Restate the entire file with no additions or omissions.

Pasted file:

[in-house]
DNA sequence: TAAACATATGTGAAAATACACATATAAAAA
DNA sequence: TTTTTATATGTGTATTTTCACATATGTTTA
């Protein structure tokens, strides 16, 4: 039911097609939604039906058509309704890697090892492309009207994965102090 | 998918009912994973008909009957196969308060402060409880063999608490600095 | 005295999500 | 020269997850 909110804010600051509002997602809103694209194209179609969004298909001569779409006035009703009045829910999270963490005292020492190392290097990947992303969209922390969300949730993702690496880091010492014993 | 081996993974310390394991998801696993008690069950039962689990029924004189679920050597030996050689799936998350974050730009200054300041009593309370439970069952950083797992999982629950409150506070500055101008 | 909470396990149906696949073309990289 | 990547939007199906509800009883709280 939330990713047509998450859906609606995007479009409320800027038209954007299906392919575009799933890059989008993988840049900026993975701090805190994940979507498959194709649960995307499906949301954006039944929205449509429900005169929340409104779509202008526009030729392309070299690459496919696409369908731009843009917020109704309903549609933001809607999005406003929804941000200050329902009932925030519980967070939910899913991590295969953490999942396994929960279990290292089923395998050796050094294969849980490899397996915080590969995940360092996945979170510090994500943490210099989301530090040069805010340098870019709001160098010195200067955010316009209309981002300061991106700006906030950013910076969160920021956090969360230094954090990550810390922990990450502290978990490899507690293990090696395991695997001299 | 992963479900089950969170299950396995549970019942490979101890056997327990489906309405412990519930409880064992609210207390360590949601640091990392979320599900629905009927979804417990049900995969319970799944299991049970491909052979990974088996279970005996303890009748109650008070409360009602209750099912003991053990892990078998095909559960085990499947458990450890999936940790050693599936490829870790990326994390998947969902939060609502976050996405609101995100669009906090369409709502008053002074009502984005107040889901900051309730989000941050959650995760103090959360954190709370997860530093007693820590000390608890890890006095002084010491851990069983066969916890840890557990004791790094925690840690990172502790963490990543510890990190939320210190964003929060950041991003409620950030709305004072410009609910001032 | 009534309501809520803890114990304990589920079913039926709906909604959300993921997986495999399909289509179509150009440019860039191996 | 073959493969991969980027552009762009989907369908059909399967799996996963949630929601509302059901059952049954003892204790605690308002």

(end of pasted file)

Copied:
[in-house]
DNA sequence: TAAACATATGTGAAAATACACATATAAAAA
DNA sequence: TTTTTATATGTGTATTTTCACATATGTTTA
């Protein structure tokens, strides 16, 4: 039911097609939604039906058509309704890697090892492309009207994965102090 | 998918009912994973008909009957196969308060402060409880063999608490600095 | 005295999500 | 020269997850 909110804010600051509002997602809103694209194209179609969004298909001569779409006035009703009045829910999270963490005292020492190392290097990947992303969209922390969300949730993702690496880091010492014993 | 081996993974310390394991998801696993008690069950039962689990029924004189679920050597030996050689799936998350974050730009200054300041009593309370439970069952950083797992999982629950409150506070500055101008 | 909470396990149906696949073309990289 | 990547939007199906509800009883709280 939330990713047509998450859906609606995007479009409320800027038209954007299906392919575009799933890059989008993988840049900026993975701090805190994940979507498959194709649960995307499906949301954006039944929205449509429900005169929340409104779509202008526009030729392309070299690459496919696409369908731009843009917020109704309903549609933001809607999005406003929804941000200050329902009932925030519980967070939910899913991590295969953490999942396994929960279990290292089923395998050796050094294969849980490899397996915080590969995940360092996945979170510090994500943490210099989301530090040069805010340098870019709001160098010195200067955010316009209309981002300061991106700006906030950013910076969160920021956090969360230094954090990550810390922990990450502290978990490899507690293990090696395991695997001299 | 992963479900089950969170299950396995549970019942490979101890056997327990489906309405412990519930409880064992609210207390360590949601640091990392979320599900629905009927979804417990049900995969319970799944299991049970491909052979990974088996279970005996303890009748109650008070409360009602209750099912003991053990892990078998095909559960085990499947458990450890999936940790050693599936490829870790990326994390998947969902939060609502976050996405609101995100669009906090369409709502008053002074009502984005107040889901900051309730989000941050959650995760103090959360954190709370997860530093007693820590000390608890890890006095002084010491851990069983066969916890840890557990004791790094925690840690990172502790963490990543510890990190939320210190964003929060950041991003409620950030709305004072410009609910001032 | 009534309501809520803890114990304990589920079913039926709906909604959300993921997986495999399909289509179509150009440019860039191996 | 073959493969991969980027552009762009989907369908059909399967799996996963949630929601509302059901059952049954003892204790605690308002």